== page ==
March 24, 2010 / FOR IMMEDIATE RELEASE
CONFERENCE TO HONOR
WINSTON-SALEM – The work of Dean Joseph P. Tilford and 10 students from the School of Design and Production (D&P) at the University of North Carolina School of the Arts (UNCSA) has been selected for display at the 2010 U.S. Institute for Theatre Technology (USITT) Annual Conference & Stage Expo in Kansas City, Mo., March 31-April 3.
“We are incredibly proud of the fine work that Dean Tilford and our Design and Production students are doing every day,” said UNCSA Chancellor John Mauceri. “To have that work recognized on a national and even international stage is much deserved. It is proof of what we have known all along: that our D&P school sets the gold standard for the performing arts and entertainment industries.”
In celebration of its 50th anniversary, USITT has chosen Dean Tilford as one of two designers to highlight in special exhibits. According to Sightlines, the web magazine of USITT: “Mr. Tilford is recognized as a designer of remarkable vision and talent. The selections in this exhibit (‘The Designs of Joe Tilford’) show some of the principles and signature elements that have elevated him as a unique and visionary artist of the American professional theatre.”
Sightlines continues: “This collection of theatrical design has an overarching theme characteristic of Mr. Tilford’s stage designs – careful attention to detail, elimination of the unnecessary, and visual richness that, while giving the audience very specific visual information, allows room for imagination.”
For more information about the exhibit of Dean Tilford’s designs at USITT, and some samples of his work, visit: http://ww4.usitt.org/sightlines/v50/n01/stories/StageExpo.html.
In addition, 10 UNCSA D&P students have been selected for USITT’s “Young Designers’ Forum” and “Young Technicians’ Forum” at the conference in Kansas City.
After a juried assessment process, USITT selects 15 students nationally to participate in each forum, for a total of 30. Selected students then submit their work for review and discussion with established designers and technicians. The student work is then put on display for all conference attendees to view.
“The fact that our students make up fully one-third of all young designers and technicians chosen nationwide to participate in these forums is remarkable,” said Dean Tilford. “It speaks not only to the talent of our students, but also to the success of our training programs and the expertise of our faculty. This is why more than 95 percent of our students have jobs in the industry when they graduate.”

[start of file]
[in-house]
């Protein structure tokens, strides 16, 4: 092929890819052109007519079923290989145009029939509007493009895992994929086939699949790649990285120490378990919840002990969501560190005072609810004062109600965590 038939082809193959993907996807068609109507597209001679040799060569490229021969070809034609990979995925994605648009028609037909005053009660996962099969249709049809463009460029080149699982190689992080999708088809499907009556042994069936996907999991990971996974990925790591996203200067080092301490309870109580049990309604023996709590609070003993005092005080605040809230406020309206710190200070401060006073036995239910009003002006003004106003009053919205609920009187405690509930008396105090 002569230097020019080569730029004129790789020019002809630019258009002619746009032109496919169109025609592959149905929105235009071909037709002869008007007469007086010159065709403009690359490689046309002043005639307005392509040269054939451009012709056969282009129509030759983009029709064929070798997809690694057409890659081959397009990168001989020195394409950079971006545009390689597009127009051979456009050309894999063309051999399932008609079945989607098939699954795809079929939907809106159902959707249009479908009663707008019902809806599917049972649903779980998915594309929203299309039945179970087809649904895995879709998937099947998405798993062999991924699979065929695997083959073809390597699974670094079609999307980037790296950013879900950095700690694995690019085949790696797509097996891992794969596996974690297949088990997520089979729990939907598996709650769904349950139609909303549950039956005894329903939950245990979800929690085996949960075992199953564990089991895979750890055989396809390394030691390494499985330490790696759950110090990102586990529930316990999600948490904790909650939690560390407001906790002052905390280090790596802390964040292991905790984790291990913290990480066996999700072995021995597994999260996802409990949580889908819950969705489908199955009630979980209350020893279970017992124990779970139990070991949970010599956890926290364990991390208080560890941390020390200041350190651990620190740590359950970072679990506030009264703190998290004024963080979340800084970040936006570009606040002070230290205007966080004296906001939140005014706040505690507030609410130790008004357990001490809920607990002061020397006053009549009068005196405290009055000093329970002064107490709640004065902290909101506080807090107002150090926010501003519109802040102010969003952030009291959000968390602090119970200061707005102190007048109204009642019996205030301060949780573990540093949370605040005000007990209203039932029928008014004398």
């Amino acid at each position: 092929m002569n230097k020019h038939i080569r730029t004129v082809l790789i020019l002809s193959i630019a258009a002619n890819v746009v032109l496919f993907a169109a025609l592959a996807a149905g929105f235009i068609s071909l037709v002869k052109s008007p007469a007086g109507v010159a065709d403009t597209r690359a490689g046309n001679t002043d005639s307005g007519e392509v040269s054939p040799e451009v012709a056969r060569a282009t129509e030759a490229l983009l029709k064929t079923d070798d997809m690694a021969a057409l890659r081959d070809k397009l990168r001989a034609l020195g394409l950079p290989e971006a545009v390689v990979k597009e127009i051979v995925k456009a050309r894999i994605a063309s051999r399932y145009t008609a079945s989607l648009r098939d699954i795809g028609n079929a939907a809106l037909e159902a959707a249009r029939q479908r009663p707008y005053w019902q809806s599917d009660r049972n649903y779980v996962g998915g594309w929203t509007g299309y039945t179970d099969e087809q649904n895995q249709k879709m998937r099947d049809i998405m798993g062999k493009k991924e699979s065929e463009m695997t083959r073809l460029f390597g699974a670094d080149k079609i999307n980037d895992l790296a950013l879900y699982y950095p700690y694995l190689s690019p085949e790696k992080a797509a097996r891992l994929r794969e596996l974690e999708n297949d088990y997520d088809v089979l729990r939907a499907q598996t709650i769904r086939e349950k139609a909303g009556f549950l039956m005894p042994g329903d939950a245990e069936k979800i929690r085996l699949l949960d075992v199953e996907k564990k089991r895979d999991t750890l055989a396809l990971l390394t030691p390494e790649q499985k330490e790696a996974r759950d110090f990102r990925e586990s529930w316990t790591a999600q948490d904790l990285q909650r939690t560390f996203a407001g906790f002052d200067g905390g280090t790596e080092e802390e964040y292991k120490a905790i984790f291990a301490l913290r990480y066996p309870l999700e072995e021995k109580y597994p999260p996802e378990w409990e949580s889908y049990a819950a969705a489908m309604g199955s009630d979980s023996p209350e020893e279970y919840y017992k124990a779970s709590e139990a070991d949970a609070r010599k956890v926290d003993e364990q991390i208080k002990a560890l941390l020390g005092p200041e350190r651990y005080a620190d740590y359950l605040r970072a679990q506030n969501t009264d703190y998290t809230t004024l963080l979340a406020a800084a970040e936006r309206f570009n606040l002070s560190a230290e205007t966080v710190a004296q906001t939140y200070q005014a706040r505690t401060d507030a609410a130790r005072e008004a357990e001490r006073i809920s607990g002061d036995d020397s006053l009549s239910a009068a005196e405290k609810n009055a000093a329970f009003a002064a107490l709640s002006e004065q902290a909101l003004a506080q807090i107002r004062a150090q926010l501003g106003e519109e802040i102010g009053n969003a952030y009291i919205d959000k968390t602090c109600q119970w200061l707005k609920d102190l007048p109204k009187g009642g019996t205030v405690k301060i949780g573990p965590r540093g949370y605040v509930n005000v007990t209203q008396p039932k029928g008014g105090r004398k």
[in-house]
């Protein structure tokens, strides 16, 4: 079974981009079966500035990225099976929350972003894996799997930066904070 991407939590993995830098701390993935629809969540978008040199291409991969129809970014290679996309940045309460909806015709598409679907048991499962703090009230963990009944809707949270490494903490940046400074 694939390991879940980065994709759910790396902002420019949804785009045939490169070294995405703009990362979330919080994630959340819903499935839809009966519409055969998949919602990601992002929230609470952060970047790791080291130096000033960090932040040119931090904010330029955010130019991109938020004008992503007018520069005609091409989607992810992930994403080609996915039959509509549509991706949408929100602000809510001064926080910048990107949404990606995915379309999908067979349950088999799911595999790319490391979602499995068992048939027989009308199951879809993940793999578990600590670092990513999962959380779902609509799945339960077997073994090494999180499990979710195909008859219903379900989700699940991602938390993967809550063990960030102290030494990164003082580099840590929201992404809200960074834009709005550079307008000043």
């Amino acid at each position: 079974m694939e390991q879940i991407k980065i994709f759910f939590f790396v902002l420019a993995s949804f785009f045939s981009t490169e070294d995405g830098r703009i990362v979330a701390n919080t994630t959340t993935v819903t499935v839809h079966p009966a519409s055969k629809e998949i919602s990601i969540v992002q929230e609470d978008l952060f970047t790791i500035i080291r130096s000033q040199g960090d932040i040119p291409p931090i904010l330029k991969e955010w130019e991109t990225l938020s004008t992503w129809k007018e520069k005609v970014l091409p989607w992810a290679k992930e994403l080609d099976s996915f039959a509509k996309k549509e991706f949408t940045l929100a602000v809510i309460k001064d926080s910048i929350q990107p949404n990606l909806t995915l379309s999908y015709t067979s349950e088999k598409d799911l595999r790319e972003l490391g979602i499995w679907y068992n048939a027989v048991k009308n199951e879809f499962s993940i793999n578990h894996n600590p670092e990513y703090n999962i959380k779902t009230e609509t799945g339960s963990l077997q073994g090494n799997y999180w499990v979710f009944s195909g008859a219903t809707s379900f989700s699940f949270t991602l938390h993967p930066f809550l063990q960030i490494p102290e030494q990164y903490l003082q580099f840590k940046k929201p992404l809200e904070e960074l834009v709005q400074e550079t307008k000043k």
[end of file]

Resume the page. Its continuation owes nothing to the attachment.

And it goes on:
The five students from the School of Design and Production chosen for the USITT Young Designers’ Forum are:
· Sara Bullard of Winston-Salem, third-year graduate student in Sound Design;
· Tyler M. Holland of Raleigh, college senior in Costume Design;
· Jessica Moretti of Winston-Salem, third-year graduate student in Scene Design; and
M. Meriwether Snipes of Houston, college
senior in Costume Design.
The five students from the School of Design and Production chosen for the USITT Young Technicians’ Forum are:
· Wade Jolly of Augusta, Ga., college senior in Technical Direction;
· Timothy Sanford of Winston-Salem, college senior in Technical Direction;
· Lindsay Senior of Pinehurst, college senior in Scene Painting;
· Cynthia Settje of Cumberland, R.I, college senior in Costume Technology; and
· Carly Todd of Winston-Salem, third-year graduate student in Scenic Art.
USITT is the association of design, production, and technology professionals in the performing arts and entertainment industries. USITT has approximately 4,000 members from the United States, Canada and 40 other countries.
The University of North Carolina School of the Arts is the first state-supported, residential school of its kind in the nation. Established as the North Carolina School of the Arts by the N.C. General Assembly in 1963, UNCSA opened in Winston-Salem (“The City of the Arts”) in 1965 and became part of the University of North Carolina system in 1972. More than 1,100 students from middle school through graduate school train for careers in the arts in five professional schools: Dance, Design and Production (including a Visual Arts Program), Drama, Filmmaking, and Music. UNCSA is the state’s only public arts conservatory, dedicated entirely to the professional training of talented students in the performing, visual and moving image arts. Internationally renowned conductor John Mauceri has been chancellor of UNCSA since 2006. UNCSA is located at 1533 S. Main St., Winston-Salem. For more information, visit www.uncsa.edu.